Europe

EU-Pakistan deal sharpens debate on migrants

Afghan migrants near Calais, France, 10 Nov 09
Image caption Last year France dispersed migrants in Calais who were hoping to reach the UK

Thousands of Afghan and Pakistani illegal migrants in Europe could be affected by new EU moves to tighten co-operation with major transit countries used by would-be immigrants.

The European Commission has negotiated a "readmission" agreement with Pakistan to standardise procedures for repatriating illegal migrants who travel to the 27-nation EU from Pakistan. It would include Afghan migrants who transit through Pakistan.

The UK, with one of the biggest Pakistani communities outside Pakistan, has opted into the agreement - despite the fact that it already has a bilateral immigration deal with Islamabad.

But the EU deal is under scrutiny in the European Parliament, which will vote on it in September. Some MEPs and human rights campaigners want clear safeguards in the agreement to ensure that deported migrants get fair treatment on their return to Pakistan.

Human rights 'respected'

The agreement is controversial because Pakistan has been struggling to accommodate hundreds of thousands of Afghan refugees and displaced Pakistanis, uprooted by the fighting with the Taliban.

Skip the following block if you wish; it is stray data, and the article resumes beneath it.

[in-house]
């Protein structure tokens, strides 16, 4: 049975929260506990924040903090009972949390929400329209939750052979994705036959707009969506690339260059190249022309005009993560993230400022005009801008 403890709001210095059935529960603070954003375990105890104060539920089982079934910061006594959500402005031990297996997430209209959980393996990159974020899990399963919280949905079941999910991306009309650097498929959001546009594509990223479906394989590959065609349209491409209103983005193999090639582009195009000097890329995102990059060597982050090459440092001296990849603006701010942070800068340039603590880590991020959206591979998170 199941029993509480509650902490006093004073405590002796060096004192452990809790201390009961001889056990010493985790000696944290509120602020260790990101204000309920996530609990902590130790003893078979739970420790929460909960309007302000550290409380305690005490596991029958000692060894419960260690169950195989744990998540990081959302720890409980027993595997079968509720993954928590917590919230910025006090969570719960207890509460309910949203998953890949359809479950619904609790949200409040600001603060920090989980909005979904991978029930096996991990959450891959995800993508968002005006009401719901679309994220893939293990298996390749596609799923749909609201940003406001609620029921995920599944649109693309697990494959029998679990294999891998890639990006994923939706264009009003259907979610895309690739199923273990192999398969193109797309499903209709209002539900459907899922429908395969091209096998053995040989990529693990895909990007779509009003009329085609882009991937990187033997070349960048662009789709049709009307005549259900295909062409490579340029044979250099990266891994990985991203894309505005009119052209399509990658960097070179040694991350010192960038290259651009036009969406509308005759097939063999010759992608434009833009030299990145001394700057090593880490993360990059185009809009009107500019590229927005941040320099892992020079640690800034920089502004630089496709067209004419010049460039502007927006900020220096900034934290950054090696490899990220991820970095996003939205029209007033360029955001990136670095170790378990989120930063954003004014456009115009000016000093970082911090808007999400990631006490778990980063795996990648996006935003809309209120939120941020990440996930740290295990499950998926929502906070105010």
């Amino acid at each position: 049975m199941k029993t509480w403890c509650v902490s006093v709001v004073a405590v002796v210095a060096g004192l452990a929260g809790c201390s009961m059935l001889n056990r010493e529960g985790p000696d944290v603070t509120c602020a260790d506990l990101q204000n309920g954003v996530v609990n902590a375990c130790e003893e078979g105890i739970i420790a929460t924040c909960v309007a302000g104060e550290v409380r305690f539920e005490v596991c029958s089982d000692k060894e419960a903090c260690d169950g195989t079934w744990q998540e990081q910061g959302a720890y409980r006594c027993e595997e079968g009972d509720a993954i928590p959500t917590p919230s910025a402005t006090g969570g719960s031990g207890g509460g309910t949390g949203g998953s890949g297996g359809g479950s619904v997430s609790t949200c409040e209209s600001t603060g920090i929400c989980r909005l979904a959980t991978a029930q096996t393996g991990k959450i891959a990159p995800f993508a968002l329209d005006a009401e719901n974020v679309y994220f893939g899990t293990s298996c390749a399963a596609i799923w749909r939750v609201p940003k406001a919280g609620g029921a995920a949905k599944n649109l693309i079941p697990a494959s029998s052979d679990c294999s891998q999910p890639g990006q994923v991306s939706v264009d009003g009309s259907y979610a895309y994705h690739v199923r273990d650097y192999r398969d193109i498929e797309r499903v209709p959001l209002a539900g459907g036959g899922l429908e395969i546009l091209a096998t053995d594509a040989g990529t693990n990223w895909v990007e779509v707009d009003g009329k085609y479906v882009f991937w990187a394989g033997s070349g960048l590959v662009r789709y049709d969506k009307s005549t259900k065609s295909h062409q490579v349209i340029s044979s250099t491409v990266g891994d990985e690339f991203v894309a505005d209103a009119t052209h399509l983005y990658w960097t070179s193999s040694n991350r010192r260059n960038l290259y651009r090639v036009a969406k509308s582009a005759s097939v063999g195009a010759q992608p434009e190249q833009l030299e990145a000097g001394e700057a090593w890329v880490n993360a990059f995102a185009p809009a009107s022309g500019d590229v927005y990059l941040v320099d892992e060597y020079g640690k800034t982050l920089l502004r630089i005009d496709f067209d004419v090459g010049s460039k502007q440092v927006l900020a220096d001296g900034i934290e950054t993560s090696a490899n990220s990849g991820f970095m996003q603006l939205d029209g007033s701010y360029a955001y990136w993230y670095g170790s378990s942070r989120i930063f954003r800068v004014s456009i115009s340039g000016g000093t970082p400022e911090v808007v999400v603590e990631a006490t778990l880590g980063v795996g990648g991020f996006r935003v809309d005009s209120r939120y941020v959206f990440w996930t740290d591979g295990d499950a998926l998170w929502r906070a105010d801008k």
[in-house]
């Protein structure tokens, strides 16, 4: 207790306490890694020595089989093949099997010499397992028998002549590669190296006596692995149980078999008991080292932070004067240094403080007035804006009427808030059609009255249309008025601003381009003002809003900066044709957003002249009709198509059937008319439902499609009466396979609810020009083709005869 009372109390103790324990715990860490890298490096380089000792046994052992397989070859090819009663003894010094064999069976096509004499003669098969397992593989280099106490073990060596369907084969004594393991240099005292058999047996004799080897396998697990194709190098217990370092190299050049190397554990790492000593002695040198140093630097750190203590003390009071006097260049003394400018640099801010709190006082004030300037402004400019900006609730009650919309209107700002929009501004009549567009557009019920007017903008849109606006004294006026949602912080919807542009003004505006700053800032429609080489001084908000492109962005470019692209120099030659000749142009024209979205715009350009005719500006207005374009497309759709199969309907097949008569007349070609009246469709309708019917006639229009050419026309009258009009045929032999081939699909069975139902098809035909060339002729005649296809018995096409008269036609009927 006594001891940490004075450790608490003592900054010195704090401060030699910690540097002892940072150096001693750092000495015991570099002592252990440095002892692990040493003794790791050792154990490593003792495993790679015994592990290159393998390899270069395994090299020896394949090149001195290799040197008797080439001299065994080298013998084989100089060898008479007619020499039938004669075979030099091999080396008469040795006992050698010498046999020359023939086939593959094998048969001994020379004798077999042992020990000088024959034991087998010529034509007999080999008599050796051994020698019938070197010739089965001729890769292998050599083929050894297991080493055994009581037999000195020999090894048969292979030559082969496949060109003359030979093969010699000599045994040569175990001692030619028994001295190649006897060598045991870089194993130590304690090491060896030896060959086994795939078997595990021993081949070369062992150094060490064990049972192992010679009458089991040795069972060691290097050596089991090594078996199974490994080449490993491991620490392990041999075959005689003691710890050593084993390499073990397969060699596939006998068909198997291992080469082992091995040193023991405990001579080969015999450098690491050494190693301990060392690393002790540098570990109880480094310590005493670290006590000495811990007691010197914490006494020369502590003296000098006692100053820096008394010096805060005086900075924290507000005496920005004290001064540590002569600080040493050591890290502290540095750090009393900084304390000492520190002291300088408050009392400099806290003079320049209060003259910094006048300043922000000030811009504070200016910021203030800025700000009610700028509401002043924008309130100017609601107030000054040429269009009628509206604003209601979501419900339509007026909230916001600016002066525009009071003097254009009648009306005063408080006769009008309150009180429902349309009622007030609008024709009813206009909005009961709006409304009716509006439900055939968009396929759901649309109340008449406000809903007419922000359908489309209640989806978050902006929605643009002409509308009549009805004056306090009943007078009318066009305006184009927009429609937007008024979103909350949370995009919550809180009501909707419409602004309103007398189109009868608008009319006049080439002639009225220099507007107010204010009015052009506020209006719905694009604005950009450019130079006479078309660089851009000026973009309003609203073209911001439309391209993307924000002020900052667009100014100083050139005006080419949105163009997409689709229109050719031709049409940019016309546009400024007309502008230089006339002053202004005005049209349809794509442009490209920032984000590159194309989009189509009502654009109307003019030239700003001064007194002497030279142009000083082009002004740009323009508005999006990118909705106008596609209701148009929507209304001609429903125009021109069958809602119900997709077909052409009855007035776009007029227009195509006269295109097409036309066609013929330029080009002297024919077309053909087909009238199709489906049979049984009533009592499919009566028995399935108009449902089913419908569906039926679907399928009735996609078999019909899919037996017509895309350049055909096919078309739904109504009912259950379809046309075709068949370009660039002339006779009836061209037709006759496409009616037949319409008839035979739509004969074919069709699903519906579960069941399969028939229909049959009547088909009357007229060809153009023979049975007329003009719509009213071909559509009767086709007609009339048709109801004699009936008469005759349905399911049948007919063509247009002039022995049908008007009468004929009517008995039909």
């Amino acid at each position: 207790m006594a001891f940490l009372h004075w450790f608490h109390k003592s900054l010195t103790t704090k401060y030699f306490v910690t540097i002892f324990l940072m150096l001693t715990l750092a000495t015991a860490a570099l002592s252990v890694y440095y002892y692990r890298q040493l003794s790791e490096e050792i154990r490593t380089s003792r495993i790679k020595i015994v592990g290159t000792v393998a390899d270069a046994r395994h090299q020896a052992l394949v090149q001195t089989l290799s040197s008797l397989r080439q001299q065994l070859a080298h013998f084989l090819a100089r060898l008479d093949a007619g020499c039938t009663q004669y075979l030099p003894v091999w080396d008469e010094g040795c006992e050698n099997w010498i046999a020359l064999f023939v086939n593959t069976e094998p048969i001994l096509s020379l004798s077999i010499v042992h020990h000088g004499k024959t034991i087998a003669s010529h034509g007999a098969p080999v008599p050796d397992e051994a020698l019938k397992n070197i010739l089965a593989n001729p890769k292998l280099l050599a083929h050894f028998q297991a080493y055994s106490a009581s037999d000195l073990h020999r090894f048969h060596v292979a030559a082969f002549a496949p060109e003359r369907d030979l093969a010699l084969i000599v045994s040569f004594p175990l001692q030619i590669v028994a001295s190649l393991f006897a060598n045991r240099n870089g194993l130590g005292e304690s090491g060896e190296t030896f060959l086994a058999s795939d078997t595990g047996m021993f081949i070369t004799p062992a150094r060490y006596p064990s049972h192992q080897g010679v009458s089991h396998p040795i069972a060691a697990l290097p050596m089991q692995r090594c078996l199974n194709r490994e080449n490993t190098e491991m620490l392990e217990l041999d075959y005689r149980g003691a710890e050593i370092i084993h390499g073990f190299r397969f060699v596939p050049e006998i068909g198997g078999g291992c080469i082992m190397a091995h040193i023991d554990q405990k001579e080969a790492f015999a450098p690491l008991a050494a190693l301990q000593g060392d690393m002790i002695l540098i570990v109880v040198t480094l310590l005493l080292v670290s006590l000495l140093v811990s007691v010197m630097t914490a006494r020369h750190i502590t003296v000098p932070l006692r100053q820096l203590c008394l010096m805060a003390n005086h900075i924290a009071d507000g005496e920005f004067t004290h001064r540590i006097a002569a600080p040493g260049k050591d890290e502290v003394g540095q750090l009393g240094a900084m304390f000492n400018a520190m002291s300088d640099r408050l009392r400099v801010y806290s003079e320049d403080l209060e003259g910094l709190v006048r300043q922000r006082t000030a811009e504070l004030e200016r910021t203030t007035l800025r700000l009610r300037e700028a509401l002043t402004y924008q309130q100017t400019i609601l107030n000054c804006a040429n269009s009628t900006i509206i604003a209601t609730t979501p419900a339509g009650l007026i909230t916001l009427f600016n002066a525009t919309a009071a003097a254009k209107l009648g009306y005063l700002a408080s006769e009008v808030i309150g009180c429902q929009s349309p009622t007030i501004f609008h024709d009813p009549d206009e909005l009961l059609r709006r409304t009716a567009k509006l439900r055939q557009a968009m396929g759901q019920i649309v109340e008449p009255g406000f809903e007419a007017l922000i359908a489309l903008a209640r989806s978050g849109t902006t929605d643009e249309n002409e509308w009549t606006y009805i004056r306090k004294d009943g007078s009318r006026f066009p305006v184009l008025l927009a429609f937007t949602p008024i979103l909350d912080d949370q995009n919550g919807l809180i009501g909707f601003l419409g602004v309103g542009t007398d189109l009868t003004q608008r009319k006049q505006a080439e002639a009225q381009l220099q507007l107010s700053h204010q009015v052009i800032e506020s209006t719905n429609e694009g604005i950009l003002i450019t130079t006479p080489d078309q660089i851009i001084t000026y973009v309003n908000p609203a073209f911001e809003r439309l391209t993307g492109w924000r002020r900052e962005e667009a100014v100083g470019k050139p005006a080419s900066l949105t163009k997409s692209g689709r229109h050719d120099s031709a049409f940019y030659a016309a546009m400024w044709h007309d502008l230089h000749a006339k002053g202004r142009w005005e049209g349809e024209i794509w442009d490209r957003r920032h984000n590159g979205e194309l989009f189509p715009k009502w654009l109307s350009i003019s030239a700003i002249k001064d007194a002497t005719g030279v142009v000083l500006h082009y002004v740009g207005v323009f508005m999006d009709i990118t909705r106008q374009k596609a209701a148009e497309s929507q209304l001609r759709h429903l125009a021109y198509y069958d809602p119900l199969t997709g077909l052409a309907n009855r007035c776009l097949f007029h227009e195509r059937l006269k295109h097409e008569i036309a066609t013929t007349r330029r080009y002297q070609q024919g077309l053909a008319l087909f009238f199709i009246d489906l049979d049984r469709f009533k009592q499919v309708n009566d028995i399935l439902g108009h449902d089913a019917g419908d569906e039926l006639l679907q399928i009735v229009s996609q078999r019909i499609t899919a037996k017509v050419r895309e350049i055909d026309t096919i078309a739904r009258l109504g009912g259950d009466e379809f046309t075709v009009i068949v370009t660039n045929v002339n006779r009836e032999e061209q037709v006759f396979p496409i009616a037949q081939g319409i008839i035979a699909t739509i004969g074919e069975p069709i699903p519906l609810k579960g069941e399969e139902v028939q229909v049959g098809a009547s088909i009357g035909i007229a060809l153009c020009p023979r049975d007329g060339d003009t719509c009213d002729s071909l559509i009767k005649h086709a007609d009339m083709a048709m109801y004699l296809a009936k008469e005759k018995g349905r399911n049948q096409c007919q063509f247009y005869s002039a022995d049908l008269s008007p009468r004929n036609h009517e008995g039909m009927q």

Some MEPs have also highlighted the fact that Pakistan has not ratified the 1951 UN Convention on the status of refugees - a key international agreement defining refugees' rights.

The fear of al-Qaeda and Taliban attacks spreading to Europe - like the suicide bombings in London in 2005 - is giving impetus to the EU drive to identify illegal migrants from the region.

Image caption Greece has detained many Afghans trying to reach the EU from Turkey

The European Commission insists that readmission agreements "fully respect human rights and fundamental freedoms", whatever the security concerns.

The UK has opted into all 11 EU readmission agreements currently in force. They apply to: Russia, Sri Lanka, Hong Kong, Macau, Ukraine, Albania, Macedonia, Serbia, Montenegro, Bosnia‑Hercegovina and Moldova.

A key aim early on was to stop illegal migrants entering from the Balkans. The EU stick was balanced by a carrot for Balkan governments: the prospect of a smoother ride towards EU membership and the lifting of visa restrictions.

Now the EU is negotiating similar deals with several countries including China, Pakistan and Turkey - all problem areas because of the flow of illegal migrants to Europe.

The Pakistan agreement is supported by the centre-right European People's Party (EPP) - the parliament's biggest bloc.

Dutch MEP Wim van de Camp of the EPP said such EU-wide agreements acted as a "signal" to non-EU countries that they must take responsibility for their own citizens.

"If individual EU countries have their own policies then migrants move from the Netherlands to Germany and the whole circuit starts again. But this way we get a common asylum policy - it's one of the advantages of the European approach," he told the BBC.

Shifting population

But UK Labour MEP Claude Moraes rejects the Pakistan readmission agreement as it stands, like other MEPs in the centre-left Socialists and Democrats (S&D) group and the Greens.